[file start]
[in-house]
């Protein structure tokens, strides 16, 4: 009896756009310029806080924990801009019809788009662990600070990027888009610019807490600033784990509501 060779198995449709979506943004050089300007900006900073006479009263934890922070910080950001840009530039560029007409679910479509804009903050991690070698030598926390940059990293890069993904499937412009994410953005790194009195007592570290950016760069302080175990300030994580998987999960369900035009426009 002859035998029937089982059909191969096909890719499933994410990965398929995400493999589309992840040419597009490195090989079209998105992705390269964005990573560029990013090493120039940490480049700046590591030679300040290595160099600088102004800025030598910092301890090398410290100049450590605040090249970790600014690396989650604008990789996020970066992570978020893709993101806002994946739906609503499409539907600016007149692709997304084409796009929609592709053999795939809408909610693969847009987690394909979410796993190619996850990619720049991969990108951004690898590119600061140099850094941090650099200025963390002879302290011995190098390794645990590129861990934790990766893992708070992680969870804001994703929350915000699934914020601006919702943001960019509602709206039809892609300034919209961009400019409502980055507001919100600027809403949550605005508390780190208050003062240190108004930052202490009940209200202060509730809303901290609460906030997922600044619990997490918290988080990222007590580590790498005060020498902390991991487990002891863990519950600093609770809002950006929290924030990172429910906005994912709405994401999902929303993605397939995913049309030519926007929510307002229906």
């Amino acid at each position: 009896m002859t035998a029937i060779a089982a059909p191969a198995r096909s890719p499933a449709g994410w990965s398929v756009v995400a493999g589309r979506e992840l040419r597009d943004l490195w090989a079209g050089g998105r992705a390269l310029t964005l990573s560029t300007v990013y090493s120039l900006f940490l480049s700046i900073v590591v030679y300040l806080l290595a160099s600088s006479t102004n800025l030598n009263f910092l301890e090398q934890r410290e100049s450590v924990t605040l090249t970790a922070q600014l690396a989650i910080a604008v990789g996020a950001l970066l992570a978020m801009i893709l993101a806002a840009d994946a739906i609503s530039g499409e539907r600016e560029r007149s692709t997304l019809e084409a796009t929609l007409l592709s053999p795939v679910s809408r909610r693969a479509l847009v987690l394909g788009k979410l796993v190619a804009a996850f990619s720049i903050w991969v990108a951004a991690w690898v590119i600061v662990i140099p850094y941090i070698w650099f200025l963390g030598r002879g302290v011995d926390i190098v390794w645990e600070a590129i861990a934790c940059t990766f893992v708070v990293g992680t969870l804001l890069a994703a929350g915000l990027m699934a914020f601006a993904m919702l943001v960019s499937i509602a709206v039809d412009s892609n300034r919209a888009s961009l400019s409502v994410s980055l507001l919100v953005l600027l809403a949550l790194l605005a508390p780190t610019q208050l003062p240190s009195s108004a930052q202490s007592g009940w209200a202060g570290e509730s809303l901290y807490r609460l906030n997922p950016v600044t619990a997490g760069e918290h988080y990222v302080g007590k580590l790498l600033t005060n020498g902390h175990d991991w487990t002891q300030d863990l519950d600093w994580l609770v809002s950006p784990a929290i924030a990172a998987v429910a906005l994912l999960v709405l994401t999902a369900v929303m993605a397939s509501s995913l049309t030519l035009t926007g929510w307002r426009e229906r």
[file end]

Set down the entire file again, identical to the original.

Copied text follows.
[in-house]
């Protein structure tokens, strides 16, 4: 009896756009310029806080924990801009019809788009662990600070990027888009610019807490600033784990509501 060779198995449709979506943004050089300007900006900073006479009263934890922070910080950001840009530039560029007409679910479509804009903050991690070698030598926390940059990293890069993904499937412009994410953005790194009195007592570290950016760069302080175990300030994580998987999960369900035009426009 002859035998029937089982059909191969096909890719499933994410990965398929995400493999589309992840040419597009490195090989079209998105992705390269964005990573560029990013090493120039940490480049700046590591030679300040290595160099600088102004800025030598910092301890090398410290100049450590605040090249970790600014690396989650604008990789996020970066992570978020893709993101806002994946739906609503499409539907600016007149692709997304084409796009929609592709053999795939809408909610693969847009987690394909979410796993190619996850990619720049991969990108951004690898590119600061140099850094941090650099200025963390002879302290011995190098390794645990590129861990934790990766893992708070992680969870804001994703929350915000699934914020601006919702943001960019509602709206039809892609300034919209961009400019409502980055507001919100600027809403949550605005508390780190208050003062240190108004930052202490009940209200202060509730809303901290609460906030997922600044619990997490918290988080990222007590580590790498005060020498902390991991487990002891863990519950600093609770809002950006929290924030990172429910906005994912709405994401999902929303993605397939995913049309030519926007929510307002229906």
């Amino acid at each position: 009896m002859t035998a029937i060779a089982a059909p191969a198995r096909s890719p499933a449709g994410w990965s398929v756009v995400a493999g589309r979506e992840l040419r597009d943004l490195w090989a079209g050089g998105r992705a390269l310029t964005l990573s560029t300007v990013y090493s120039l900006f940490l480049s700046i900073v590591v030679y300040l806080l290595a160099s600088s006479t102004n800025l030598n009263f910092l301890e090398q934890r410290e100049s450590v924990t605040l090249t970790a922070q600014l690396a989650i910080a604008v990789g996020a950001l970066l992570a978020m801009i893709l993101a806002a840009d994946a739906i609503s530039g499409e539907r600016e560029r007149s692709t997304l019809e084409a796009t929609l007409l592709s053999p795939v679910s809408r909610r693969a479509l847009v987690l394909g788009k979410l796993v190619a804009a996850f990619s720049i903050w991969v990108a951004a991690w690898v590119i600061v662990i140099p850094y941090i070698w650099f200025l963390g030598r002879g302290v011995d926390i190098v390794w645990e600070a590129i861990a934790c940059t990766f893992v708070v990293g992680t969870l804001l890069a994703a929350g915000l990027m699934a914020f601006a993904m919702l943001v960019s499937i509602a709206v039809d412009s892609n300034r919209a888009s961009l400019s409502v994410s980055l507001l919100v953005l600027l809403a949550l790194l605005a508390p780190t610019q208050l003062p240190s009195s108004a930052q202490s007592g009940w209200a202060g570290e509730s809303l901290y807490r609460l906030n997922p950016v600044t619990a997490g760069e918290h988080y990222v302080g007590k580590l790498l600033t005060n020498g902390h175990d991991w487990t002891q300030d863990l519950d600093w994580l609770v809002s950006p784990a929290i924030a990172a998987v429910a906005l994912l999960v709405l994401t999902a369900v929303m993605a397939s509501s995913l049309t030519l035009t926007g929510w307002r426009e229906r």